Officials: Suspect in Brussels attack still on the run

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Photo released by Belgian police shows 3 possible suspects from terror attack. (Photo: ABC News)

The suspect involved in the airport bombing in Brussels is believed to still be on the run, according to Belgian officials.

The man, whose name has not been released, was spotted in security footage from the Brussels Airport in Zaventem along with two men believed to be suicide bombers. These three and another man are believed to have been involved in a series of explosions in the Belgian capital Tuesday that killed at least 31 people and injured at least 270 others.

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The man in the light jacket, who has yet to be identified publicly, had been reported arrested earlier this morning by local and international media outlets, including ABC News.

The Belgian prosecutor said that two of the four suspects were brothers. One brother was pictured wearing a dark coat in the airport surveillance footage, and the other is believed to have been the suicide bomber at the subway station.

Victims were first killed at the airport when two bombs were detonated Tuesday morning. In a separate attack, a deadly explosive was also detonated on the rail tracks of the Maelbeek subway station, according to a spokeswoman for Brussels’ transportation department.



The attacks occurred four days after authorities captured Salah Abdeslam, a suspect in the Paris attacks that killed 130 people last November.

In a surveillance photo released after the attack, the subject of the overnight manhunt can be seen accompanied by two men who are thought to be dead after detonating suicide bombs at the airport, the Belgium Federal Prosecutor said in a press conference. The alleged suicide bombers are wearing black and a single glove each in the photo, while the now-arrested suspect is wearing a light-colored jacket and hat obscuring part of his face.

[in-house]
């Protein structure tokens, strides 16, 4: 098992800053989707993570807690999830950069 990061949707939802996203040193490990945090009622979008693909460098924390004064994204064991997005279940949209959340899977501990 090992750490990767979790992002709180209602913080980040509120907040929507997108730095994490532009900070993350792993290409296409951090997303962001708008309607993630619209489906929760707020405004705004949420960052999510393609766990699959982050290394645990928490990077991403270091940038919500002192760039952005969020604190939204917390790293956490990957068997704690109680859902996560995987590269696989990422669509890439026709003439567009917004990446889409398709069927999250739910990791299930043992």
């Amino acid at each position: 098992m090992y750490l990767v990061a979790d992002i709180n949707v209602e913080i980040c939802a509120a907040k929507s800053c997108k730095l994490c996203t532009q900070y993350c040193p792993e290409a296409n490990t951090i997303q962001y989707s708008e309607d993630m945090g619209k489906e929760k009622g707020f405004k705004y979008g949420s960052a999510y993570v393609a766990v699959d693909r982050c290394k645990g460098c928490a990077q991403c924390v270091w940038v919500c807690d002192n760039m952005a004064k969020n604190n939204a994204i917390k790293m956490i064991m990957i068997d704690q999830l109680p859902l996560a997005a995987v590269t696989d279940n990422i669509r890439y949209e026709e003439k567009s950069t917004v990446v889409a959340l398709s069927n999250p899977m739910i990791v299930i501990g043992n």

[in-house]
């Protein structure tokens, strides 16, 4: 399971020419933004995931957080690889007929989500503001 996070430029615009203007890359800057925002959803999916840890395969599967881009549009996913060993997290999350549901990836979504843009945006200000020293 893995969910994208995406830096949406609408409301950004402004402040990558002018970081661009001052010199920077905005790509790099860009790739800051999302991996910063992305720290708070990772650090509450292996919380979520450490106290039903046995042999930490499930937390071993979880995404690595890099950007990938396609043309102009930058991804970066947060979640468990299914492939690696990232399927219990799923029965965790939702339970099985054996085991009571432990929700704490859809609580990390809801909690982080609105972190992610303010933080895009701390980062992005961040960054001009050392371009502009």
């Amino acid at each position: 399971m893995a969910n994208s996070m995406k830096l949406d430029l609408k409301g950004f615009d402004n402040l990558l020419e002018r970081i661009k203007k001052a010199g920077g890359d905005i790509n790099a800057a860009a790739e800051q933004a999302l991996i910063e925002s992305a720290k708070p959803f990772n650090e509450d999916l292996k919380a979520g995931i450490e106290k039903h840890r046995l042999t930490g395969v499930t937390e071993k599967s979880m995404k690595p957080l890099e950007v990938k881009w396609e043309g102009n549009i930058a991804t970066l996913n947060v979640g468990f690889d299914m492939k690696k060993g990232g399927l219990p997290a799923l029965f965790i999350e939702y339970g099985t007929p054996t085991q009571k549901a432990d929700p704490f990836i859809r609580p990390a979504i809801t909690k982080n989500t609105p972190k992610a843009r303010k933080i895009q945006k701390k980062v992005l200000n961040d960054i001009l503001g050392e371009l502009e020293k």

A third bomb, which did not explode, was found in a suitcase at the airport, leading authorities to believe the other bombs were also hidden inside suitcases. The man wearing the light jacket can be seen in the photo with a black suitcase authorities believe contained the bomb they found unexploded.

Police released a bulletin Tuesday evening saying they were searching for the man in the light jacket, asking for public assistance in finding him. A senior U.S. official briefed on the case confirms that the IDs of the suspected attackers have been shared with U.S. authorities.

An ISIS-affiliated website claimed that ISIS “fighters” were responsible for the attacks. A statement on the site says the terror group “carried out a series of bombings with explosive belts and devices” in “the Belgian capital Brussels, a country participating in the international coalition against the Islamic State [ISIS].”

The website’s claims have not been independently verified, nor have Belgian authorities made an official statement regarding the terror group’s possible involvement in the attacks.

Belgian Ambassador to the U.S. Johan Verbeke told reporters that “statements … cries” in Arabic were reportedly heard at the airport, “so that is the first indication of what the source is maybe, but I don’t want to elaborate on that because that is definitely something that has to be further investigated.”

Verbeke said he did not know what was allegedly said in Arabic.

During a raid in the Brussels neighborhood of Schaerbeek following the attacks, authorities say police found an “explosive device containing nails,” “chemical products” and “an ISIS flag.”

The city’s international airport will stay closed through at least Thursday.

The U.S. State Department has issued a travel warning to Americans for all of Europe, citing the threat of “near-term” attacks.

“Terrorist groups continue to plan near-term attacks throughout Europe, targeting sporting events, tourist sites, restaurants, and transportation,” the alert said. “U.S. citizens should exercise vigilance when in public places or using mass transportation.”

No Americans have yet been counted among the dead, but at least nine were injured in Tuesday’s attacks, including three Mormon missionaries, as well as a member of the U.S. Air Force and five of his family members.

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